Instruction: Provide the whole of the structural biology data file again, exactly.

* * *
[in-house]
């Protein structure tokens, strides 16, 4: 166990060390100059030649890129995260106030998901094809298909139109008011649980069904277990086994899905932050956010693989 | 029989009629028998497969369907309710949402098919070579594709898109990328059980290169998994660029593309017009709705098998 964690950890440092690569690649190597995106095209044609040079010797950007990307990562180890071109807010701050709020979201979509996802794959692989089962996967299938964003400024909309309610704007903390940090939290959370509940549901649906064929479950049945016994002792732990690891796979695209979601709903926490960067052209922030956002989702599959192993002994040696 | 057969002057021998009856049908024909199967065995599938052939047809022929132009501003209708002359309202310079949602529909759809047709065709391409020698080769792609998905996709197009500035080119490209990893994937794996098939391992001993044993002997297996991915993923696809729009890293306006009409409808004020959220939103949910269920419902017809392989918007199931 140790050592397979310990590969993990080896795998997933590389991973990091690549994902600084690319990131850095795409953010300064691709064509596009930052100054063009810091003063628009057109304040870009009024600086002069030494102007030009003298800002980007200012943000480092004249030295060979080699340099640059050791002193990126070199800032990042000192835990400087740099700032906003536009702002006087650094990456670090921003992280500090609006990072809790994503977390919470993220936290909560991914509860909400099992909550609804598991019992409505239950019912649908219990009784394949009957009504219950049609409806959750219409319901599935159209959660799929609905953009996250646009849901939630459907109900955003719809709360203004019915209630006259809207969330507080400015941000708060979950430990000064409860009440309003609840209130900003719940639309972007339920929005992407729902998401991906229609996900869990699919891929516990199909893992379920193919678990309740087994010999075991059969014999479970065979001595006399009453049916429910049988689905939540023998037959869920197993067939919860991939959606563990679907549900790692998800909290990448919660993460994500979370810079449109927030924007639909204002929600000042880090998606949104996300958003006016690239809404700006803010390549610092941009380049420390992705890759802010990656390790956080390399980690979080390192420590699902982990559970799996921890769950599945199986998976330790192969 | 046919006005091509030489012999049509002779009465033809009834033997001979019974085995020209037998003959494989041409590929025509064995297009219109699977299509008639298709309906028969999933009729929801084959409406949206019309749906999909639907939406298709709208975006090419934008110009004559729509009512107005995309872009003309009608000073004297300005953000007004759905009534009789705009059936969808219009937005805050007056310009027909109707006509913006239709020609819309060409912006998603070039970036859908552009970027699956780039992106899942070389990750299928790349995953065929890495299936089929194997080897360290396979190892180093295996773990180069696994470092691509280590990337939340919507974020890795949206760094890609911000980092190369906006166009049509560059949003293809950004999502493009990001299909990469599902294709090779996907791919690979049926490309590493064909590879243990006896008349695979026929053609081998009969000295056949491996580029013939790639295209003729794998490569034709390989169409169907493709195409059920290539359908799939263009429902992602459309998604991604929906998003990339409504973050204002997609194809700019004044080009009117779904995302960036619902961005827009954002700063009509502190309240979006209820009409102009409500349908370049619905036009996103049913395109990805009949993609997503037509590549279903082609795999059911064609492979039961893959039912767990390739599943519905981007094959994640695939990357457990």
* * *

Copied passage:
[in-house]
């Protein structure tokens, strides 16, 4: 166990060390100059030649890129995260106030998901094809298909139109008011649980069904277990086994899905932050956010693989 | 029989009629028998497969369907309710949402098919070579594709898109990328059980290169998994660029593309017009709705098998 964690950890440092690569690649190597995106095209044609040079010797950007990307990562180890071109807010701050709020979201979509996802794959692989089962996967299938964003400024909309309610704007903390940090939290959370509940549901649906064929479950049945016994002792732990690891796979695209979601709903926490960067052209922030956002989702599959192993002994040696 | 057969002057021998009856049908024909199967065995599938052939047809022929132009501003209708002359309202310079949602529909759809047709065709391409020698080769792609998905996709197009500035080119490209990893994937794996098939391992001993044993002997297996991915993923696809729009890293306006009409409808004020959220939103949910269920419902017809392989918007199931 140790050592397979310990590969993990080896795998997933590389991973990091690549994902600084690319990131850095795409953010300064691709064509596009930052100054063009810091003063628009057109304040870009009024600086002069030494102007030009003298800002980007200012943000480092004249030295060979080699340099640059050791002193990126070199800032990042000192835990400087740099700032906003536009702002006087650094990456670090921003992280500090609006990072809790994503977390919470993220936290909560991914509860909400099992909550609804598991019992409505239950019912649908219990009784394949009957009504219950049609409806959750219409319901599935159209959660799929609905953009996250646009849901939630459907109900955003719809709360203004019915209630006259809207969330507080400015941000708060979950430990000064409860009440309003609840209130900003719940639309972007339920929005992407729902998401991906229609996900869990699919891929516990199909893992379920193919678990309740087994010999075991059969014999479970065979001595006399009453049916429910049988689905939540023998037959869920197993067939919860991939959606563990679907549900790692998800909290990448919660993460994500979370810079449109927030924007639909204002929600000042880090998606949104996300958003006016690239809404700006803010390549610092941009380049420390992705890759802010990656390790956080390399980690979080390192420590699902982990559970799996921890769950599945199986998976330790192969 | 046919006005091509030489012999049509002779009465033809009834033997001979019974085995020209037998003959494989041409590929025509064995297009219109699977299509008639298709309906028969999933009729929801084959409406949206019309749906999909639907939406298709709208975006090419934008110009004559729509009512107005995309872009003309009608000073004297300005953000007004759905009534009789705009059936969808219009937005805050007056310009027909109707006509913006239709020609819309060409912006998603070039970036859908552009970027699956780039992106899942070389990750299928790349995953065929890495299936089929194997080897360290396979190892180093295996773990180069696994470092691509280590990337939340919507974020890795949206760094890609911000980092190369906006166009049509560059949003293809950004999502493009990001299909990469599902294709090779996907791919690979049926490309590493064909590879243990006896008349695979026929053609081998009969000295056949491996580029013939790639295209003729794998490569034709390989169409169907493709195409059920290539359908799939263009429902992602459309998604991604929906998003990339409504973050204002997609194809700019004044080009009117779904995302960036619902961005827009954002700063009509502190309240979006209820009409102009409500349908370049619905036009996103049913395109990805009949993609997503037509590549279903082609795999059911064609492979039961893959039912767990390739599943519905981007094959994640695939990357457990």